The One Skin Care Item This Derm Wants You To Stop Spending So Much Money On

The One Skin Care Item This Derm Wants You To Stop Spending So Much Money On Image

Facial skin care has gotten so complicated of late, no?

Facial skin care has gotten so complicated of late. Spend enough time on social media or browsing beauty sites and you just might start thinking that unless you're dropping half a paycheck on your routine, you're not doing enough. First, this sets up the notion that only those who can afford top shelf will have spectacular skin. (This is, of course, not true! There are solid options at every single price point. There are also overrated products at every price point.) 

But second, it also may have you believing that every product category is worth investing in in the same price range. Not so, says board-certified dermatologist Kavita Mariwalla, M.D., who says that not all products are worth bloated budgets. 

Now typically when I get this advice, experts note that face wash is an easy product to save on. Their reasoning? It's a wash-off and typically gets the job done with cheap ingredients. So when Mariwalla shared her overrated item, I was a bit taken aback: She wants you to save money on the oft-expensive face cream. 

Why this derm wants you to stop spending so much money on face cream. 

"I think face moisturizer is a totally overrated expense in the skin care category. Expensive moisturizers do not hydrate your skin more—the act of moisturizing your skin is accomplished by certain ingredients," she says, noting that those raw materials are more or less comparably priced across the board. So it's more important that you find an option that suits your specific skin type and texture preference, regardless of budget.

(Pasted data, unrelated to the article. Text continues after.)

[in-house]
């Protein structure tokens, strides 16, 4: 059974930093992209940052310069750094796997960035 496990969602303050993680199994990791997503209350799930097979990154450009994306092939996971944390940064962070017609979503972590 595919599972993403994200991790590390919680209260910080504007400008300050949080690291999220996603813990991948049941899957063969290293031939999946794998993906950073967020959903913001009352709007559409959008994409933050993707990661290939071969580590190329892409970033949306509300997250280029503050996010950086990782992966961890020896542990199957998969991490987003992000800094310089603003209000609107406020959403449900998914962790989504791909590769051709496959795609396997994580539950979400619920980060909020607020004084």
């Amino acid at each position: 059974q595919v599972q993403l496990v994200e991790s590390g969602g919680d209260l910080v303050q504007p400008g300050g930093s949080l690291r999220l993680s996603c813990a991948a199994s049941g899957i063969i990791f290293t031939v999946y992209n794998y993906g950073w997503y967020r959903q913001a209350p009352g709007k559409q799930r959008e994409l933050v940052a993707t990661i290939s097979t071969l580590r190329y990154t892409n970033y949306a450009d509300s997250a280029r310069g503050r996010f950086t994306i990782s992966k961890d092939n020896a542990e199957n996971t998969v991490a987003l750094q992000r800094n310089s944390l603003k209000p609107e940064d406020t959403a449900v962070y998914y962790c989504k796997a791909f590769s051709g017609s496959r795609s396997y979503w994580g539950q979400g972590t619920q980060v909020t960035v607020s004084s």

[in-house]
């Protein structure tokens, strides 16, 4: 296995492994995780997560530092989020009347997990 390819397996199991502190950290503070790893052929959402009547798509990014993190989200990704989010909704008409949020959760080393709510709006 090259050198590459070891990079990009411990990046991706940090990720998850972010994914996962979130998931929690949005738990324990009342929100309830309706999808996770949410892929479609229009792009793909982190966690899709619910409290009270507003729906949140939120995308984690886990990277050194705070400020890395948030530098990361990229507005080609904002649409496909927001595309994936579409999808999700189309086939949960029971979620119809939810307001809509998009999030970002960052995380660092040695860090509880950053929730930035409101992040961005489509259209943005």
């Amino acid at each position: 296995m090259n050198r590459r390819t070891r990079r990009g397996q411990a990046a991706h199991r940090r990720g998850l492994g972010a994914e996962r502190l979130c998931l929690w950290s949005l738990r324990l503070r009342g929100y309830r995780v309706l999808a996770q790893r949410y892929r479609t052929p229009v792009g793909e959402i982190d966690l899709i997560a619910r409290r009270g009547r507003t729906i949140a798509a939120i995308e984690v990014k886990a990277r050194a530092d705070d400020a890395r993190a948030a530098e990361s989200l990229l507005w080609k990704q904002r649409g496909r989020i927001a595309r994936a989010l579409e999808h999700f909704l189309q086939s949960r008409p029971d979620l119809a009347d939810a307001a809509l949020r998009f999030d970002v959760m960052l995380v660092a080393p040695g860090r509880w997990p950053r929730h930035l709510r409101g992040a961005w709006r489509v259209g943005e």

So next time you're at the department or beauty store, skip right over those three-digit price tag creams. The double- or single-digit prices will do the same amount of work.  

Now with all that money you just saved on moisturizer, you can go ahead and splurge where it counts: actives and serums. "If you want an active, well, that's a different story—that you want to spend money on as bioavailability and formulations matter. So your vitamin C, retinol, niacinamide, and things like that—go ahead and find the more expensive options within your budget," she notes.

Here's the big caveat: Some people don't want a serum and a face cream, so instead they look for moisturizers with active ingredients added. While serums will always offer more potency (they are designed to penetrate deeper layers of the epidermis), an active ingredient laced cream can certainly improve skin quality, too. And in those instances, a reasonable price hike is justified.


The takeaway.

If you enjoy skin care and you have the means, by all accounts do your thing. You won't find any judgment over here. However, I will always be the first to say that good skin care doesn't have to break the bank: There are solid options at every price point and level. Just find something that works for you within your budget, and ignore the rest. 

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